THE fear of a possible third wave of the coronavirus pandemic remains high, despite an assurance by Health Minister Zweli Mkhize that the government has fortified its surveillance on possible new variants.
The mounting concern over a possible rise in Covid-19 cases has been driven by reports of individuals who had travelled to India testing positive on arrival in South Africa.
In just the past week, cases have been reported of people who travelled from India testing positive.
A shipping vessel that docked in KwaZulu-Natal after travelling from India has also added to concerns, as some passengers have tested positive and are in isolation. India is experiencing an increase in Covid-19 cases, suspected to be driven by a variant first identified in that country.
Mkhize said the government remained concerned about coronavirus cases being detected at border posts. However, the government had yet to decide on closing the borders.
“This increase in detection of cases at the ports of entry is of deep concern to us as a government, and we have been attending to this as a matter of urgency. We have consulted the Ministerial Advisory Committee as well as the genomics team to guide us on the management of travellers at ports of entry during these challenging times.
“The government will be determining the next steps to follow and announcements will be made on the state of variants of concern in our context, and what measures will be implemented to mitigate against the importation of Covid-19 in general,” he said.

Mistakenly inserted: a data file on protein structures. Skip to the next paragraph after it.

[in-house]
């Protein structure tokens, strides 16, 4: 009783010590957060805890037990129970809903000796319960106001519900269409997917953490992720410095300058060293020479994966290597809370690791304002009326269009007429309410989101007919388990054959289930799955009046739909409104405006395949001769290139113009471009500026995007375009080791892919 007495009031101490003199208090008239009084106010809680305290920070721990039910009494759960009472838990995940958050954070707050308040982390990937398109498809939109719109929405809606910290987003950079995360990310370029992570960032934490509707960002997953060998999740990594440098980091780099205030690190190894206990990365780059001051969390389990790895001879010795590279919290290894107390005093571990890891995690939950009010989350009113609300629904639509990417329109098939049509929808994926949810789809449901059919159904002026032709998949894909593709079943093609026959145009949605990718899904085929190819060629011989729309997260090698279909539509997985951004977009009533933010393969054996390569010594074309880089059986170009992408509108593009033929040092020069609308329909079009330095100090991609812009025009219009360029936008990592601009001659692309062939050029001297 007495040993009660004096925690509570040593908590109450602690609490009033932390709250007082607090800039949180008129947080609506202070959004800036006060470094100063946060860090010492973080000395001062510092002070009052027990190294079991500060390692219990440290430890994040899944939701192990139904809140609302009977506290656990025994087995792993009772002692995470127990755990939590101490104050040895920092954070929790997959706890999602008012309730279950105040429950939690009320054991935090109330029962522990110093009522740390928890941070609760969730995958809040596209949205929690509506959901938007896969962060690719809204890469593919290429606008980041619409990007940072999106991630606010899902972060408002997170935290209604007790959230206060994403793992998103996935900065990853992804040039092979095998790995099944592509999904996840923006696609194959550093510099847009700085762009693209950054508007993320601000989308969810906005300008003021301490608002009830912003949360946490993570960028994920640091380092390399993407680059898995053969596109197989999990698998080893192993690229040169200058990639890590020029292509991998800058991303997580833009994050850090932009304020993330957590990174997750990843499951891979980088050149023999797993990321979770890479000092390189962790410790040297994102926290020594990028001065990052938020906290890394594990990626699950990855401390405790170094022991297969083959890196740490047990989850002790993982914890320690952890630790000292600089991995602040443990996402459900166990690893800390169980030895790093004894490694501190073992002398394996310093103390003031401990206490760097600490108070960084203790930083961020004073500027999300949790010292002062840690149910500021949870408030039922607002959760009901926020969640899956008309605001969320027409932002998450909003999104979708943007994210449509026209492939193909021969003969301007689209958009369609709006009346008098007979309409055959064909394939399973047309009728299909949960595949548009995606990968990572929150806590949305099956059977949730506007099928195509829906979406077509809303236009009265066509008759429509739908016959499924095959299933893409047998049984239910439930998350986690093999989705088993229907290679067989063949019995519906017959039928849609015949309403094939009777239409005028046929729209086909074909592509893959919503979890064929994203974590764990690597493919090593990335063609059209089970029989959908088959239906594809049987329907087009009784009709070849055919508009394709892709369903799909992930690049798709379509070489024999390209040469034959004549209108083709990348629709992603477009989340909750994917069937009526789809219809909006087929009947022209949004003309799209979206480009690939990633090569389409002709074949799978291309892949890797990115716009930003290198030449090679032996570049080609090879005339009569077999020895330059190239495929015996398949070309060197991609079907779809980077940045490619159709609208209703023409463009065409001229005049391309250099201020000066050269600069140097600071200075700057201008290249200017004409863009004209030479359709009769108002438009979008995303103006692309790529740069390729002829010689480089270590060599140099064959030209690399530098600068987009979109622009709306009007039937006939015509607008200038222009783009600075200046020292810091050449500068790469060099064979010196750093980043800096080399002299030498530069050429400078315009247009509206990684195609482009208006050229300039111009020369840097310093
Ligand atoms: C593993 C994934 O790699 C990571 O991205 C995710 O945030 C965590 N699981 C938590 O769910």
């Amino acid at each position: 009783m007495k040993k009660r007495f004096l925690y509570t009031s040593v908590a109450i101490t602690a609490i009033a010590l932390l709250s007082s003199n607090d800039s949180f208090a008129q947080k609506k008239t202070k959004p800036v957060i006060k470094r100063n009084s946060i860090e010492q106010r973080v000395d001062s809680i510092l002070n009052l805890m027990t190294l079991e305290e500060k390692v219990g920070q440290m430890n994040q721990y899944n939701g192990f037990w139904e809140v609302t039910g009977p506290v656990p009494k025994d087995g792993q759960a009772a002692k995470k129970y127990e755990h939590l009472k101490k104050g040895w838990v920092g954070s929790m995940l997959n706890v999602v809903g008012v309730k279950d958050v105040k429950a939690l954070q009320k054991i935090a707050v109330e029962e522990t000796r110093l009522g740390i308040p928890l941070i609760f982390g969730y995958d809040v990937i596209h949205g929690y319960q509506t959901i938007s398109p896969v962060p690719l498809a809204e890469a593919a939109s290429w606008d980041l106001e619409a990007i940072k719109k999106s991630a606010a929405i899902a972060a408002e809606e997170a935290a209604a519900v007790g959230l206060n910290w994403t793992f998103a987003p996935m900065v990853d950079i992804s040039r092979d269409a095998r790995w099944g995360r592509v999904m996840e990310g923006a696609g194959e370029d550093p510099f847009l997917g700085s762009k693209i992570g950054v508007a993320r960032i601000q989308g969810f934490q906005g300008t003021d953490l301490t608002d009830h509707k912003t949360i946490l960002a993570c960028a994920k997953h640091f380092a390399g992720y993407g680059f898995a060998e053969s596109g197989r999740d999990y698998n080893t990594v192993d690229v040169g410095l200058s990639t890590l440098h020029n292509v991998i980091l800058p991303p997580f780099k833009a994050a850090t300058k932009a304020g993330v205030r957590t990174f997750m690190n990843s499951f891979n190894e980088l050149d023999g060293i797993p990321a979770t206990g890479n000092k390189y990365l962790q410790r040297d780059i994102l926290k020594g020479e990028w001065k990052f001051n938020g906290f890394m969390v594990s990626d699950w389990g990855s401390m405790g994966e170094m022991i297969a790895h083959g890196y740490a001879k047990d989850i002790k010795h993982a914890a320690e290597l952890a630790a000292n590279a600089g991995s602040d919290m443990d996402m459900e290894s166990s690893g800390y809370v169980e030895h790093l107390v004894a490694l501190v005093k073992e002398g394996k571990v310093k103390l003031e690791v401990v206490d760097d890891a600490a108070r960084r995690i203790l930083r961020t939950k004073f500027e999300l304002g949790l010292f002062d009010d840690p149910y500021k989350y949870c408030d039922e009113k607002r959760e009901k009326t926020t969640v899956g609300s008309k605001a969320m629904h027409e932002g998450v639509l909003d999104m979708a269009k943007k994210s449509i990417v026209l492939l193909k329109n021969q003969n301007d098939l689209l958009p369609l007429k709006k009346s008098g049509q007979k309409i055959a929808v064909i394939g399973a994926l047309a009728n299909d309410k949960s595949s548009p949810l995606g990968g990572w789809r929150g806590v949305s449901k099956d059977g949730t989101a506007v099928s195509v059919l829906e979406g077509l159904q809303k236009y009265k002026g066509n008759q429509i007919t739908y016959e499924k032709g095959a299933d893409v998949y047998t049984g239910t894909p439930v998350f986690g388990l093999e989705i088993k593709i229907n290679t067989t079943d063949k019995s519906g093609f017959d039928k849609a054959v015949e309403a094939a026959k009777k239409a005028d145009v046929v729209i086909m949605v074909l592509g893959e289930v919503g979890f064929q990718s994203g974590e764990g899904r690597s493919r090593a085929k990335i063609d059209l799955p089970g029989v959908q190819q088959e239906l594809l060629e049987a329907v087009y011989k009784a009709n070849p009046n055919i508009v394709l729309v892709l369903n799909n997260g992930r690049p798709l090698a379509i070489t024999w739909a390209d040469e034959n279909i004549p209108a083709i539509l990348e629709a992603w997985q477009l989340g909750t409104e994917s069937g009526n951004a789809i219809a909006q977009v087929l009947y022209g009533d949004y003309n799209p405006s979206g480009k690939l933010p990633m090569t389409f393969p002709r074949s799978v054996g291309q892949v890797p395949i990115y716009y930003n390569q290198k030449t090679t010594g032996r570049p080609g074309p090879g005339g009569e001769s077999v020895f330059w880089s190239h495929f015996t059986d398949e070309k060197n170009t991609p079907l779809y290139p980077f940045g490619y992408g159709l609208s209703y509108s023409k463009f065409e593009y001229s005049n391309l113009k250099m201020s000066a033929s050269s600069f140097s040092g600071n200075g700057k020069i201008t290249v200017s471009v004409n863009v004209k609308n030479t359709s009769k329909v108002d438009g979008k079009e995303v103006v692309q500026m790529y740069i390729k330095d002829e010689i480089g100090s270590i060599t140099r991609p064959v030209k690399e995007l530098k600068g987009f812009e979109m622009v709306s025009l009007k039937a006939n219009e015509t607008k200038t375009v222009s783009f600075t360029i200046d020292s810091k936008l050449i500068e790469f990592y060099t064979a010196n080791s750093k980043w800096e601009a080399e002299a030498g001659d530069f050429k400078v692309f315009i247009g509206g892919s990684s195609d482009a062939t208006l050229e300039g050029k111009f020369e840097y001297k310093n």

The minister also explained that the B.1.617 variant, identified in India, had not been detected in South Africa and that a patient who had tested positive for the coronavirus, after travelling from India, had the B.1.351 (or 501Y. V2) variant – which remains the most dominant strain in the country.
The B.1.351 drove South Africa’s second wave of the pandemic late last year. The South African Covid-19 consortium, in its latest modelling, warned that for a third wave to be as harsh as the second wave it would probably be driven by a new variant, or several other factors.
“Across scenarios, in the absence of a new variant, we expect the peak of the third wave to be lower than the second wave. However, we see that a slow, weak behavioural response increases admissions for severe/critical Covid-19 cases across most age groups. Younger age groups are expected to have fewer admissions than in the second wave,” the consortium said.
For provincial breakdowns, the consortium expected the wave pattern to differ, but Gauteng was expected to see the highest projected impact during any third wave.
The consortium said that this was “due to the higher concentration of working-age adults and people with comorbidities in the province, and the lower estimates of seroprevalence. Across provinces, the time from an initial increase in transmission to the peak is on average 2-3 months.”
The consortium further highlighted that delaying a possible third wave was crucial as this would give time for the government to vaccinate citizens.
The country’s vaccination programme is expected to begin in earnest later this month.
Health expert Dr Aslam Dasoo said getting the vaccination programme going, while cases remained low, should be the government’s number one priority.
– Cape Argus